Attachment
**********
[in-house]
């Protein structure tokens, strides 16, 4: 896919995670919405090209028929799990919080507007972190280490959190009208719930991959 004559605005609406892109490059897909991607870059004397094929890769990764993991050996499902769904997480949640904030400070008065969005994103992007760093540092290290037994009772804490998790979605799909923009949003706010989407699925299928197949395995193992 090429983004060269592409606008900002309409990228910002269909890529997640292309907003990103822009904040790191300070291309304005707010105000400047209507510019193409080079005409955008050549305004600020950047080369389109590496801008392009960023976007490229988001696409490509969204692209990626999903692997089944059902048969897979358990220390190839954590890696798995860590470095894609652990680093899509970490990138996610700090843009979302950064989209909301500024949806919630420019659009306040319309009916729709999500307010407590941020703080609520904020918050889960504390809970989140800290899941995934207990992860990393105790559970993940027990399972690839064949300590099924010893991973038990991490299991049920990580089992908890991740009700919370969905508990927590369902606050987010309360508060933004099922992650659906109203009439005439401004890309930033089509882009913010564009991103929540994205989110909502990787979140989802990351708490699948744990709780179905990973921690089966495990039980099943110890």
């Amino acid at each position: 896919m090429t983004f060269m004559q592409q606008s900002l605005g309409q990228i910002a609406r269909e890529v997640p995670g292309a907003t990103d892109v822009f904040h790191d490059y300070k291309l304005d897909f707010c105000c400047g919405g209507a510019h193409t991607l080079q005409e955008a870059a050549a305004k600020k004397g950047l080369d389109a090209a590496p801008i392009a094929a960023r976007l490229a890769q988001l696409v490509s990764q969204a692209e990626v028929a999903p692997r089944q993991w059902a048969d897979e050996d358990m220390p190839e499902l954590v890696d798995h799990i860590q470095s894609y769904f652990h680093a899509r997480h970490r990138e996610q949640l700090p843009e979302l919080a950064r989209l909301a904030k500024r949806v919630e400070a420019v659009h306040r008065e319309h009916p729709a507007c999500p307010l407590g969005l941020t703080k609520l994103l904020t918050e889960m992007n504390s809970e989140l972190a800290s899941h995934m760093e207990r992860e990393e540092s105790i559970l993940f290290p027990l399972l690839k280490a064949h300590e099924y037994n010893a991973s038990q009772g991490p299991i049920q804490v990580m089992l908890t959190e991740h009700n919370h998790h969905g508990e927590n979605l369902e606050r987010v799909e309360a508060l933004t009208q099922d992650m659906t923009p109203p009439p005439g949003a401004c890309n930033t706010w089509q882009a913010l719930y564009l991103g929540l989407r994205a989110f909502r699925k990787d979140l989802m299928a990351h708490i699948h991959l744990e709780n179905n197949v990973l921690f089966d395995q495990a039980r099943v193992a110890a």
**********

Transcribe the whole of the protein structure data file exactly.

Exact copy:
[in-house]
């Protein structure tokens, strides 16, 4: 896919995670919405090209028929799990919080507007972190280490959190009208719930991959 004559605005609406892109490059897909991607870059004397094929890769990764993991050996499902769904997480949640904030400070008065969005994103992007760093540092290290037994009772804490998790979605799909923009949003706010989407699925299928197949395995193992 090429983004060269592409606008900002309409990228910002269909890529997640292309907003990103822009904040790191300070291309304005707010105000400047209507510019193409080079005409955008050549305004600020950047080369389109590496801008392009960023976007490229988001696409490509969204692209990626999903692997089944059902048969897979358990220390190839954590890696798995860590470095894609652990680093899509970490990138996610700090843009979302950064989209909301500024949806919630420019659009306040319309009916729709999500307010407590941020703080609520904020918050889960504390809970989140800290899941995934207990992860990393105790559970993940027990399972690839064949300590099924010893991973038990991490299991049920990580089992908890991740009700919370969905508990927590369902606050987010309360508060933004099922992650659906109203009439005439401004890309930033089509882009913010564009991103929540994205989110909502990787979140989802990351708490699948744990709780179905990973921690089966495990039980099943110890």
């Amino acid at each position: 896919m090429t983004f060269m004559q592409q606008s900002l605005g309409q990228i910002a609406r269909e890529v997640p995670g292309a907003t990103d892109v822009f904040h790191d490059y300070k291309l304005d897909f707010c105000c400047g919405g209507a510019h193409t991607l080079q005409e955008a870059a050549a305004k600020k004397g950047l080369d389109a090209a590496p801008i392009a094929a960023r976007l490229a890769q988001l696409v490509s990764q969204a692209e990626v028929a999903p692997r089944q993991w059902a048969d897979e050996d358990m220390p190839e499902l954590v890696d798995h799990i860590q470095s894609y769904f652990h680093a899509r997480h970490r990138e996610q949640l700090p843009e979302l919080a950064r989209l909301a904030k500024r949806v919630e400070a420019v659009h306040r008065e319309h009916p729709a507007c999500p307010l407590g969005l941020t703080k609520l994103l904020t918050e889960m992007n504390s809970e989140l972190a800290s899941h995934m760093e207990r992860e990393e540092s105790i559970l993940f290290p027990l399972l690839k280490a064949h300590e099924y037994n010893a991973s038990q009772g991490p299991i049920q804490v990580m089992l908890t959190e991740h009700n919370h998790h969905g508990e927590n979605l369902e606050r987010v799909e309360a508060l933004t009208q099922d992650m659906t923009p109203p009439p005439g949003a401004c890309n930033t706010w089509q882009a913010l719930y564009l991103g929540l989407r994205a989110f909502r699925k990787d979140l989802m299928a990351h708490i699948h991959l744990e709780n179905n197949v990973l921690f089966d395995q495990a039980r099943v193992a110890a």